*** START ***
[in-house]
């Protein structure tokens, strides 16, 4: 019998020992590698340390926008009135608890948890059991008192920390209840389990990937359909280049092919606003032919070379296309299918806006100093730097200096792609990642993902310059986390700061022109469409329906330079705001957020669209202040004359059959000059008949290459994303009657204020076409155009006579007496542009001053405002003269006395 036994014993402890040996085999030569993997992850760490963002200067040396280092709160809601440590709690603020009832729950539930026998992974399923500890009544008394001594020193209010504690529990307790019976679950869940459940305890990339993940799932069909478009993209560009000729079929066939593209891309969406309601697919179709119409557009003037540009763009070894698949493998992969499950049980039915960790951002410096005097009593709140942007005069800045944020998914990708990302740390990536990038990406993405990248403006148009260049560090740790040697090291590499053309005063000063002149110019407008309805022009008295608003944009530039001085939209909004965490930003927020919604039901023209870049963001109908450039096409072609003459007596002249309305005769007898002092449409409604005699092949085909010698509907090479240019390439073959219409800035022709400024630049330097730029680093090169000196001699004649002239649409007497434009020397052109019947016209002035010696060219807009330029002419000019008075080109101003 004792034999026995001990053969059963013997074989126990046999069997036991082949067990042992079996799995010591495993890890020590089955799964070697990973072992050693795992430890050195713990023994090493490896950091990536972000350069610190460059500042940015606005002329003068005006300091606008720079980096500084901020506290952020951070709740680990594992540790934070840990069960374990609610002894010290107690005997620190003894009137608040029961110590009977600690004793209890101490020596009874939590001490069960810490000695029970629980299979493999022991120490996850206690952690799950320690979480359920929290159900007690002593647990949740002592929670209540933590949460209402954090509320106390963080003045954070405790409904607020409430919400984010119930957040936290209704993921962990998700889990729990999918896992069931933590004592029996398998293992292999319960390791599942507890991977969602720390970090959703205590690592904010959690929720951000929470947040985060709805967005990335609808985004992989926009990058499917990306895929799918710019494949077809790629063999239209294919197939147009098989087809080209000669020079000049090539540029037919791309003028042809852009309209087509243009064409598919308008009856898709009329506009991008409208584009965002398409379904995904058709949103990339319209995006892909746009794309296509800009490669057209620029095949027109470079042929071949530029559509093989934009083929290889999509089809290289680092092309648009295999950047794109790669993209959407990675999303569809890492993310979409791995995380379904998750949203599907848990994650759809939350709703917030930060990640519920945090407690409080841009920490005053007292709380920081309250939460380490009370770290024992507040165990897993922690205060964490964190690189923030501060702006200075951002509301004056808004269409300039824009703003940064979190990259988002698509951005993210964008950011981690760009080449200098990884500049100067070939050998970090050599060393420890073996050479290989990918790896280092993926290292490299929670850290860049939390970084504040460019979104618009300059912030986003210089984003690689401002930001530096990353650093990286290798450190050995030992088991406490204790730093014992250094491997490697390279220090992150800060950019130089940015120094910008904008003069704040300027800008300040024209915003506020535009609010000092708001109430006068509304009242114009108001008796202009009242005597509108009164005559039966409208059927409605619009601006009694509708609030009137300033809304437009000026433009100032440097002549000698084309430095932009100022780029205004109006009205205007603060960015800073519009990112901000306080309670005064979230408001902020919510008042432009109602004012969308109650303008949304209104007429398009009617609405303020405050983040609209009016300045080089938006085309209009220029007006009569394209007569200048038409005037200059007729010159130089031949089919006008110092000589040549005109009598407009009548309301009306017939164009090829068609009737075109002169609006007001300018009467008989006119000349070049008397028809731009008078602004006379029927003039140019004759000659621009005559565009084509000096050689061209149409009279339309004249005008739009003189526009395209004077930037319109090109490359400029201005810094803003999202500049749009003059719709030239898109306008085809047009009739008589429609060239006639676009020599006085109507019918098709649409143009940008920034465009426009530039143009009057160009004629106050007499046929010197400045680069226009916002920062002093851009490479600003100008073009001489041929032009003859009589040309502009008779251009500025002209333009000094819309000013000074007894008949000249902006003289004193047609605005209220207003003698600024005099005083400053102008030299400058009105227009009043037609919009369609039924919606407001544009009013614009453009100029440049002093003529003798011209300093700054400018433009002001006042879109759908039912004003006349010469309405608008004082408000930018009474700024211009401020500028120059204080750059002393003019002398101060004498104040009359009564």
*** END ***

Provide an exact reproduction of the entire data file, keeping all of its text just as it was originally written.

[in-house]
């Protein structure tokens, strides 16, 4: 019998020992590698340390926008009135608890948890059991008192920390209840389990990937359909280049092919606003032919070379296309299918806006100093730097200096792609990642993902310059986390700061022109469409329906330079705001957020669209202040004359059959000059008949290459994303009657204020076409155009006579007496542009001053405002003269006395 036994014993402890040996085999030569993997992850760490963002200067040396280092709160809601440590709690603020009832729950539930026998992974399923500890009544008394001594020193209010504690529990307790019976679950869940459940305890990339993940799932069909478009993209560009000729079929066939593209891309969406309601697919179709119409557009003037540009763009070894698949493998992969499950049980039915960790951002410096005097009593709140942007005069800045944020998914990708990302740390990536990038990406993405990248403006148009260049560090740790040697090291590499053309005063000063002149110019407008309805022009008295608003944009530039001085939209909004965490930003927020919604039901023209870049963001109908450039096409072609003459007596002249309305005769007898002092449409409604005699092949085909010698509907090479240019390439073959219409800035022709400024630049330097730029680093090169000196001699004649002239649409007497434009020397052109019947016209002035010696060219807009330029002419000019008075080109101003 004792034999026995001990053969059963013997074989126990046999069997036991082949067990042992079996799995010591495993890890020590089955799964070697990973072992050693795992430890050195713990023994090493490896950091990536972000350069610190460059500042940015606005002329003068005006300091606008720079980096500084901020506290952020951070709740680990594992540790934070840990069960374990609610002894010290107690005997620190003894009137608040029961110590009977600690004793209890101490020596009874939590001490069960810490000695029970629980299979493999022991120490996850206690952690799950320690979480359920929290159900007690002593647990949740002592929670209540933590949460209402954090509320106390963080003045954070405790409904607020409430919400984010119930957040936290209704993921962990998700889990729990999918896992069931933590004592029996398998293992292999319960390791599942507890991977969602720390970090959703205590690592904010959690929720951000929470947040985060709805967005990335609808985004992989926009990058499917990306895929799918710019494949077809790629063999239209294919197939147009098989087809080209000669020079000049090539540029037919791309003028042809852009309209087509243009064409598919308008009856898709009329506009991008409208584009965002398409379904995904058709949103990339319209995006892909746009794309296509800009490669057209620029095949027109470079042929071949530029559509093989934009083929290889999509089809290289680092092309648009295999950047794109790669993209959407990675999303569809890492993310979409791995995380379904998750949203599907848990994650759809939350709703917030930060990640519920945090407690409080841009920490005053007292709380920081309250939460380490009370770290024992507040165990897993922690205060964490964190690189923030501060702006200075951002509301004056808004269409300039824009703003940064979190990259988002698509951005993210964008950011981690760009080449200098990884500049100067070939050998970090050599060393420890073996050479290989990918790896280092993926290292490299929670850290860049939390970084504040460019979104618009300059912030986003210089984003690689401002930001530096990353650093990286290798450190050995030992088991406490204790730093014992250094491997490697390279220090992150800060950019130089940015120094910008904008003069704040300027800008300040024209915003506020535009609010000092708001109430006068509304009242114009108001008796202009009242005597509108009164005559039966409208059927409605619009601006009694509708609030009137300033809304437009000026433009100032440097002549000698084309430095932009100022780029205004109006009205205007603060960015800073519009990112901000306080309670005064979230408001902020919510008042432009109602004012969308109650303008949304209104007429398009009617609405303020405050983040609209009016300045080089938006085309209009220029007006009569394209007569200048038409005037200059007729010159130089031949089919006008110092000589040549005109009598407009009548309301009306017939164009090829068609009737075109002169609006007001300018009467008989006119000349070049008397028809731009008078602004006379029927003039140019004759000659621009005559565009084509000096050689061209149409009279339309004249005008739009003189526009395209004077930037319109090109490359400029201005810094803003999202500049749009003059719709030239898109306008085809047009009739008589429609060239006639676009020599006085109507019918098709649409143009940008920034465009426009530039143009009057160009004629106050007499046929010197400045680069226009916002920062002093851009490479600003100008073009001489041929032009003859009589040309502009008779251009500025002209333009000094819309000013000074007894008949000249902006003289004193047609605005209220207003003698600024005099005083400053102008030299400058009105227009009043037609919009369609039924919606407001544009009013614009453009100029440049002093003529003798011209300093700054400018433009002001006042879109759908039912004003006349010469309405608008004082408000930018009474700024211009401020500028120059204080750059002393003019002398101060004498104040009359009564």